- Assistant Professor
- City University of New York, Eugenio María de Hostos Community College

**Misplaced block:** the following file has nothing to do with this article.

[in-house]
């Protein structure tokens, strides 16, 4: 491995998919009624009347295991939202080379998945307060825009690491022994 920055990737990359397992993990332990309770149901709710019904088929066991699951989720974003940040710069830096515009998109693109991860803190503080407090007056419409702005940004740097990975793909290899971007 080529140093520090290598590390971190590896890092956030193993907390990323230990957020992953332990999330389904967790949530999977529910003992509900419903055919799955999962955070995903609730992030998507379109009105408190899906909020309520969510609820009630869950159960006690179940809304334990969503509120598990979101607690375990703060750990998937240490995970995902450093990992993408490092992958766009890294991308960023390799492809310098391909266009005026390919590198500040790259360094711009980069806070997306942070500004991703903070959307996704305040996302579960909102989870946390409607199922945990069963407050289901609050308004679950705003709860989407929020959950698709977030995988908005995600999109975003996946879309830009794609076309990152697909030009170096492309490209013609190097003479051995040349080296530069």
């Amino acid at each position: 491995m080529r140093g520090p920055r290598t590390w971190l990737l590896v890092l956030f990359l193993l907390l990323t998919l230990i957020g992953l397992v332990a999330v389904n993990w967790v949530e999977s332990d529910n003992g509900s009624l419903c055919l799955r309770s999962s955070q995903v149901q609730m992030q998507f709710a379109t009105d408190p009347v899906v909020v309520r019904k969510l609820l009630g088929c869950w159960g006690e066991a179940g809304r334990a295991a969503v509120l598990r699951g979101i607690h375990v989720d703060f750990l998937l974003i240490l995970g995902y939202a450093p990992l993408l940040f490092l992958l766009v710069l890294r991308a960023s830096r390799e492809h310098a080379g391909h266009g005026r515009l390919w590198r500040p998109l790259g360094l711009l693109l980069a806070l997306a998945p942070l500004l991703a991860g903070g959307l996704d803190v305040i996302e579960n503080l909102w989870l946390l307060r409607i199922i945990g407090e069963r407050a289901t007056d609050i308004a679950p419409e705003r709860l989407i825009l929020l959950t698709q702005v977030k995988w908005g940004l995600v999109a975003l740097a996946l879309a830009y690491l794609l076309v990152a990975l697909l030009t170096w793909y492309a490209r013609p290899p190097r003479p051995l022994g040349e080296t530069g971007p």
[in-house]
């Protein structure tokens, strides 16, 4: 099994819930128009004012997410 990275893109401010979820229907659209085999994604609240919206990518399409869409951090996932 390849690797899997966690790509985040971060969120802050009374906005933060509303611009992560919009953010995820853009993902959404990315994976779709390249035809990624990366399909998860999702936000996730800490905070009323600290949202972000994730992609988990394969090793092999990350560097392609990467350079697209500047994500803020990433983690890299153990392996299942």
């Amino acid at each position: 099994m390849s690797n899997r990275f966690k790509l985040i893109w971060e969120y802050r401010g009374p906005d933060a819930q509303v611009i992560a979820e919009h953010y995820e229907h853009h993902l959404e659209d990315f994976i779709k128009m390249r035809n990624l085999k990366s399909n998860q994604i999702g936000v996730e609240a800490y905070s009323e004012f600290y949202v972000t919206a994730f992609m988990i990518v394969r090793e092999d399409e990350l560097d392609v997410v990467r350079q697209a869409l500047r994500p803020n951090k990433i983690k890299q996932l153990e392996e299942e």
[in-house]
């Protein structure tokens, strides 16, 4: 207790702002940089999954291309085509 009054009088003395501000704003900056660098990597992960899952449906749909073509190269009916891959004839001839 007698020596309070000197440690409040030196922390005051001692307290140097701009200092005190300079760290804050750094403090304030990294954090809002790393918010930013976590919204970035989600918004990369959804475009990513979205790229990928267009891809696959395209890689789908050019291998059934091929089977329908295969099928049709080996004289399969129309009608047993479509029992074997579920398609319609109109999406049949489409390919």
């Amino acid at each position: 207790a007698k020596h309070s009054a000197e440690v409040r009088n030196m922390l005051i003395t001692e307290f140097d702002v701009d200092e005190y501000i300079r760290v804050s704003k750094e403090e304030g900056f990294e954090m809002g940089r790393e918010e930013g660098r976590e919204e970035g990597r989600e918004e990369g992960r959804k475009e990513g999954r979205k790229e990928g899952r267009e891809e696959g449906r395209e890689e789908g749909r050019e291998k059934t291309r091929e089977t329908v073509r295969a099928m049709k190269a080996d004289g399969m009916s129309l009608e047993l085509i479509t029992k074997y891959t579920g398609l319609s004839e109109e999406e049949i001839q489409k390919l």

This book interrogates historically specific variants that prompted indigenous and Black rebels to contest European domination during the first decades of the sixteenth century in the Spanish colonies of Hispaniola and Jamaica. Freedom fighters comprised of indigenous Tainos, continental Africans, and Iberian Blacks forged alternative social, political, economic, and cultural paradigms to disrupt the master-slave dialectic and thus debilitate the imperial enterprise. The interrogation of these emancipatory efforts intertwines the examination of maroonage, armed warfare, and everyday resistance as well as how emerging ethno-racial identity constructs informed this anticolonial struggle. Drawing on archival documents including colonial manuscripts, legal documents, official correspondence, plantation records and periodicals, this project demonstrates the transgenerational quality of the emancipatory principles generated by these sixteenth-century rebels, as their strategies continue to inform contemporary transatlantic struggles and galvanize present-day resistance movements.